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House of Commons Hansard
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Morecambe Bay Disaster (Aftermath)
29 January 2014
Volume 574

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First, may I express my mixed emotions about introducing this debate on the cockle picking disaster that took place 10 years ago, in 2004? I have mixed emotions because I am extremely honoured to represent Morecambe and Lunesdale, but the event that we are talking about is a great scar on my community and our whole nation.

Morecambe bay is one of the most picturesque places on earth, but it is also an unforgiving environment that can claim lives in minutes. I have always found it hard to reconcile the sedate appearance with the dangerous reality. In 2004, many people believed that the risks associated with Morecambe bay had been mitigated. After all, we had been offering guided tours under professional supervision for years, warning signs were all around and in any case the amount of onshore fishing had declined. Given that background, it is easy to see why the people of Morecambe felt such a profound sense of shock and sadness when the events of 5 February unfolded.

Before I make any comments on the 10 years since the cockle pickers’ tragedy or what we should do in the future, perhaps it is worth remembering what happened. On 5 February 2004, a group of some 38 illegal immigrants from China were working to collect cockles near Hest Bank, which is the northern part of the bay. Shockingly, they were being paid £1 per kilogram of cockles—a desperately low wage by anyone’s standard. As the day drew on, a team of British cockle pickers tried to signal the Chinese workers and warn them that the tide was coming in. Given the distance, they tapped their watches and tried to speak to them, seemingly to no avail. At about 9.30 pm, the Chinese cockle pickers were cut off by the incoming tide. It is a long-held belief locally that they were waiting for the evening to come, as cockles come to the surface at night.

When it was clear that the cockle pickers were in trouble, they phoned the emergency services for help. Sadly, what followed was fairly confused, for the following reasons. It was quite dark, and a basic description of the location was unlikely to enable emergency services to pinpoint exactly where they were. The cockle pickers were not fluent in English and found it hard to explain their predicament. The phone call was unclear, and the severity of the situation was not successfully conveyed to the emergency services. All of that led to delays that undoubtedly cost lives. In the end, 23 people, mainly from Fujian province in China, lost their lives. Just 15 people escaped. Sadly, one body has never been found.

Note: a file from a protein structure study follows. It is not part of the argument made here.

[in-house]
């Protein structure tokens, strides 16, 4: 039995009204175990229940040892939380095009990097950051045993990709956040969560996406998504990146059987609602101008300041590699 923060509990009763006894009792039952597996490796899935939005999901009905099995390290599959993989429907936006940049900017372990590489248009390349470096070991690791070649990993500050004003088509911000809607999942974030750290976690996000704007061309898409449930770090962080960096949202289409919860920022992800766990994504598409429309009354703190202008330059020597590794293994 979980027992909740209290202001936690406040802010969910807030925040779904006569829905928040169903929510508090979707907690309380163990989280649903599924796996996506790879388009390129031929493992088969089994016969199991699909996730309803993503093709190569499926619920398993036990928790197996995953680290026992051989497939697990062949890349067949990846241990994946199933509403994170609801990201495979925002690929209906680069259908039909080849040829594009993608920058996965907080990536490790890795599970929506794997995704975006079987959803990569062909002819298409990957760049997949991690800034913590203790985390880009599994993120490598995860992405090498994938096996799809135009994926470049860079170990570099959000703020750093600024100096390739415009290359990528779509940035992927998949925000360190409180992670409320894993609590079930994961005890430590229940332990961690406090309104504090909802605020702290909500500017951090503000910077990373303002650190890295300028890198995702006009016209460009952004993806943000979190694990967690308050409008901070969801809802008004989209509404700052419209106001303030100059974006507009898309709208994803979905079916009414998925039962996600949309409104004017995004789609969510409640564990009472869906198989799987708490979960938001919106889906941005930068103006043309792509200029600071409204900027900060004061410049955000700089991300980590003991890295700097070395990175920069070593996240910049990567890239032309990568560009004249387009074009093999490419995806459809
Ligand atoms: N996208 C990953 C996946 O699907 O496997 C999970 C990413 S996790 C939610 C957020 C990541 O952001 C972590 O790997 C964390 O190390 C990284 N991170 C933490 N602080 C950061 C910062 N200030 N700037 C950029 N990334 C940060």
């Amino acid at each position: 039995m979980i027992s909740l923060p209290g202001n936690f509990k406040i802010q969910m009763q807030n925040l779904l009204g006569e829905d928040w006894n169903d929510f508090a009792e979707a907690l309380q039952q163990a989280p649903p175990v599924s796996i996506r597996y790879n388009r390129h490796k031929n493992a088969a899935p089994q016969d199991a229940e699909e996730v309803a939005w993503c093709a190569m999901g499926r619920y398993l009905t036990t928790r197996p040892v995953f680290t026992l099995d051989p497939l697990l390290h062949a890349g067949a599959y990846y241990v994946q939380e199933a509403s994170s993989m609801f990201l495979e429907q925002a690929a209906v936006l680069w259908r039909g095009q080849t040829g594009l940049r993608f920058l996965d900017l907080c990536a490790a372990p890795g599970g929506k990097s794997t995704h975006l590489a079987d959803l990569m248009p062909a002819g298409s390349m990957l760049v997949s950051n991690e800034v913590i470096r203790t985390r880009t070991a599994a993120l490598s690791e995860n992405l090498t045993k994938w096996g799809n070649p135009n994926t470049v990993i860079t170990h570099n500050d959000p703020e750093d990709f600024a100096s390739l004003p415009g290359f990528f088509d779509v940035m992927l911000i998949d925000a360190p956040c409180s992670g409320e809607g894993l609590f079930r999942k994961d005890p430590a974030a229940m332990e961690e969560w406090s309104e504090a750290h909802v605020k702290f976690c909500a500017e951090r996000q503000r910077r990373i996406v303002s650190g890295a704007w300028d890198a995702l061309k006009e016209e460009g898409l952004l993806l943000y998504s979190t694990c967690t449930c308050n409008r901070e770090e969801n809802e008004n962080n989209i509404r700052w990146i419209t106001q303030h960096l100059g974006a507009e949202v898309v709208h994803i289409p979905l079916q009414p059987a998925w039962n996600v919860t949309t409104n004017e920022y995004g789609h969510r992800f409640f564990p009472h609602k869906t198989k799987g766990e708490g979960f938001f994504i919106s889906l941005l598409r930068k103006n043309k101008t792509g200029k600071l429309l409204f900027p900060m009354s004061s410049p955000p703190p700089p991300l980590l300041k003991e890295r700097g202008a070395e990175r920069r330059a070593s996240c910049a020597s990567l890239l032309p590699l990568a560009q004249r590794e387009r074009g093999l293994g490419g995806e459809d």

In the aftermath of the cockle pickers’ tragedy, the gangmaster, Lin Liang Ren, was sentenced to 14 years in prison. He had sent a group of people who had little or no experience of Morecambe bay out without any proper guidance or supervision to their deaths. Anyone who knows Morecambe bay will say that sending people out in that way is unforgivable. Indeed, Lin Liang Ren was described in court as a callous man, motivated by money. The men and women he exploited paid a heavy price for that cavalier and greedy attitude. Not only did many die, but all of them had paid enormous sums to be smuggled into the UK in the first place.

In June 2007, the Guardian newspaper reported on the plight of the family of Wu Hong Kang, who was killed on 5 February 2004. His wife and children bear a debt of nearly £20,000 to pay for his transit to the UK, yet their monthly income is just £20. They have no prospect of ever paying off that sum. At first glance, we might say to ourselves that they should not pay the debt. After all, what was done was illegal, so perhaps the authorities could step in. Sadly, the reality is that the gang collected the money many years ago. The debt is to friends and family who put up the money for Mr Wu’s transport, and these are people who cannot afford to write off the debt. I have no idea what it must be like to be paying a crippling debt for something that ultimately killed a loved one.

In 2005, the hon. Member for Paisley and Renfrewshire North (Jim Sheridan) introduced a private Member’s Bill that ultimately created the Gangmasters Licensing Authority. I want to place on the record the gratitude of the people of Morecambe and Lunesdale for his work on this issue and for the work of my predecessor, Geraldine Smith. Like all bodies, the GLA is not perfect, but the 2005 Act set the groundwork for much of the work that is being done to protect these vulnerable workers’ lives.